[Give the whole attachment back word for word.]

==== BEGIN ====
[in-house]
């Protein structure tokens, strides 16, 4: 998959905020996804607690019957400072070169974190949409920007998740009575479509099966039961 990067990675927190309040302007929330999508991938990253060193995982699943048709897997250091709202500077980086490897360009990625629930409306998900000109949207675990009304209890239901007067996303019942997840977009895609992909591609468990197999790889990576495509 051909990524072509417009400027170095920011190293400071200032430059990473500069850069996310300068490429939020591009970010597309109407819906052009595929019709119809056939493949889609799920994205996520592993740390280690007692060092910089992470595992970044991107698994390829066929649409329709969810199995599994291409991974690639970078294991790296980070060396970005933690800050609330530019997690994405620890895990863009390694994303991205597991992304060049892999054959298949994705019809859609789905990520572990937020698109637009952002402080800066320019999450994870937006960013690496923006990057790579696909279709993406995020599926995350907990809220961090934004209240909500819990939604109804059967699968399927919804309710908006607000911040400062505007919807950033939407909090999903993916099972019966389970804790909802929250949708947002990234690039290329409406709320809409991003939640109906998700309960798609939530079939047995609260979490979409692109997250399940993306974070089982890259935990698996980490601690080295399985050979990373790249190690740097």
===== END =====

[in-house]
């Protein structure tokens, strides 16, 4: 998959905020996804607690019957400072070169974190949409920007998740009575479509099966039961 990067990675927190309040302007929330999508991938990253060193995982699943048709897997250091709202500077980086490897360009990625629930409306998900000109949207675990009304209890239901007067996303019942997840977009895609992909591609468990197999790889990576495509 051909990524072509417009400027170095920011190293400071200032430059990473500069850069996310300068490429939020591009970010597309109407819906052009595929019709119809056939493949889609799920994205996520592993740390280690007692060092910089992470595992970044991107698994390829066929649409329709969810199995599994291409991974690639970078294991790296980070060396970005933690800050609330530019997690994405620890895990863009390694994303991205597991992304060049892999054959298949994705019809859609789905990520572990937020698109637009952002402080800066320019999450994870937006960013690496923006990057790579696909279709993406995020599926995350907990809220961090934004209240909500819990939604109804059967699968399927919804309710908006607000911040400062505007919807950033939407909090999903993916099972019966389970804790909802929250949708947002990234690039290329409406709320809409991003939640109906998700309960798609939530079939047995609260979490979409692109997250399940993306974070089982890259935990698996980490601690080295399985050979990373790249190690740097």